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The Week Atlantic Yards Report Caused a Stir

Reports about Forest City Ratner's use of an immigration program to raise funding has also raised a few eyebrows.

Norman Oder, ever-vigilant observer of the Atlantic Yards development, has created quite the buzz with his reports on Forest City Ratner's use of the EB-5 immigration program to raise money from Chinese investors interested in the Atlantic Yards project.

"The effort to raise $249 million tests the spirit and perhaps the letter of an obscure but newly popular federal law that grants fast-track green cards in exchange for job-creating investments," wrote Oder, prompting the New York Daily News' Sports ITeam Blog to note, "the Empire State Development Corporation doesn't expect money raised through the EB-5 program to create any new jobs beyond those already forecast for the $4.9 billion project."

New York Magazine's Daily Intel blog weighed in on Oder's report as well, saying, "a Brooklyn NBA team owned by a Russian billionaire playing in a tax-break-larded arena surrounded by Chinese-backed buildings … hey, only in America, as the great hustler Don King would say."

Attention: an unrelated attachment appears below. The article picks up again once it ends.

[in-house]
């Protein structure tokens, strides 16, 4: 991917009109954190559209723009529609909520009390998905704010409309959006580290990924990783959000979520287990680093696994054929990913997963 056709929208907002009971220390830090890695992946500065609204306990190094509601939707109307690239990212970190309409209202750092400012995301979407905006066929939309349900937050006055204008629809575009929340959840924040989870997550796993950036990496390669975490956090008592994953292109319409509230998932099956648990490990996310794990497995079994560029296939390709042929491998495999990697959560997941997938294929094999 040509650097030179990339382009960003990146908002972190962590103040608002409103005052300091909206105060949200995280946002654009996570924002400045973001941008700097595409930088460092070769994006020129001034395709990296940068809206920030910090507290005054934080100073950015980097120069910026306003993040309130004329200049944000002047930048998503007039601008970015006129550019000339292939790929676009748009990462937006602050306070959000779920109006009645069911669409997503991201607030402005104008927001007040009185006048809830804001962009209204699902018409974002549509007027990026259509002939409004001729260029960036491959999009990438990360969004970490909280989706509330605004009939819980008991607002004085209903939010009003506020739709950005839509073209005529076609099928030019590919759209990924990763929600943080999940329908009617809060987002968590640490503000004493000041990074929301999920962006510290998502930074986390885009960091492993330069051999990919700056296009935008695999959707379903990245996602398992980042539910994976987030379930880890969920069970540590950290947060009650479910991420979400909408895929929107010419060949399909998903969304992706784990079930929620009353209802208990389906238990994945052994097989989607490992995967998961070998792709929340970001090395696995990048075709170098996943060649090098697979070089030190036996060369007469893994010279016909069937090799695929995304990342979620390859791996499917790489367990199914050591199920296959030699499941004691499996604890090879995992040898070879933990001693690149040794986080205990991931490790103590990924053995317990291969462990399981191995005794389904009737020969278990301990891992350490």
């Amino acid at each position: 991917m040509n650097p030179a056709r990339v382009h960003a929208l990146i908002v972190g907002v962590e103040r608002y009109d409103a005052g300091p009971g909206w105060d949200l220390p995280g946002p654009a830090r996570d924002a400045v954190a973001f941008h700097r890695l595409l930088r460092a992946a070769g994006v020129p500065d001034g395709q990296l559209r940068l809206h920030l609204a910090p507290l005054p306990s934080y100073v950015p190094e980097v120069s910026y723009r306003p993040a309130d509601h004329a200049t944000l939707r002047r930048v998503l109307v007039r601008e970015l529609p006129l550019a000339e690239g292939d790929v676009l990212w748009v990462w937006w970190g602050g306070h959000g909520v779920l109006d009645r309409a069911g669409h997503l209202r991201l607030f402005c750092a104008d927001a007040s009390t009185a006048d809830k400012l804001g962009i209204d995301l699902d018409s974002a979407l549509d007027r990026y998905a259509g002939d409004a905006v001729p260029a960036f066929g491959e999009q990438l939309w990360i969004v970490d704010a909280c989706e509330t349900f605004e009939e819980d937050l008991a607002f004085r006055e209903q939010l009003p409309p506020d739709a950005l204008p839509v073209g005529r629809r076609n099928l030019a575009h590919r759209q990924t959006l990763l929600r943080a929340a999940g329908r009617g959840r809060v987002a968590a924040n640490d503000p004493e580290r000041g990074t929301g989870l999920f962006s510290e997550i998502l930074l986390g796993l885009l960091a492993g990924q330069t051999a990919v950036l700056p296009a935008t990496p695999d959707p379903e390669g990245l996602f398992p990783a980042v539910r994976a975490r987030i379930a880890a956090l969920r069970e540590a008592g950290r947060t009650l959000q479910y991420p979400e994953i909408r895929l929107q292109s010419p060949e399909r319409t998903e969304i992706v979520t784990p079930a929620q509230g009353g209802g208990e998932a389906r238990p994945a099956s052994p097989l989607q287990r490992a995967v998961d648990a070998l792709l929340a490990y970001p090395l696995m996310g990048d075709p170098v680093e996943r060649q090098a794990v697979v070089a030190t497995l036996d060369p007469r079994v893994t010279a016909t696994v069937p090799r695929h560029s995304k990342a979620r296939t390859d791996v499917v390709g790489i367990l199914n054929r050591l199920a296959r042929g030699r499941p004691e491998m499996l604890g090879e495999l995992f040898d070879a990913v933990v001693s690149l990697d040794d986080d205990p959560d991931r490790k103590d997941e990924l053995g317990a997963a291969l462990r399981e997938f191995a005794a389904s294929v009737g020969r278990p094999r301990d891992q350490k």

Meanwhile, New York Times theater critic Jason Zinoman investigated the role and ethics of investigative theater, in particular the Civilians new production, "In the Footprint."

Zinoman quotes "In the Footprint" writer and director Steve Cosson as saying, "I think more about conflict. To have a good conflict in a real-life story, the opposing perspective needs to be equally strong. I try to make that conflict as difficult to solve as it is in real life."

Zinoman responded, "Judged by these standards, the show succeeds much more often than most examples of its genre, but not as much as it could. The arguments by those opposed to the Atlantic Yards are more fleshed out than those in support of the project, partly because they are based on actual interviews, while major players on the other side, like the developer Bruce Ratner and Mayor Michael R. Bloomberg, did not agree to talk. Their lines were taken from public events, making them seem remote. Instead of being played by actors, they are represented by symbolic props. (Mr. Bloomberg is an empty suit.) In a show that humanizes a wide range of real people, they are figures from a morality tale."

In other news, Brownstoner, always aware of the latest happening for Prospect Heights real estate market, reported that Halmstead began marketing condos at both 870 Pacific St. and 136 St. Marks Pl.

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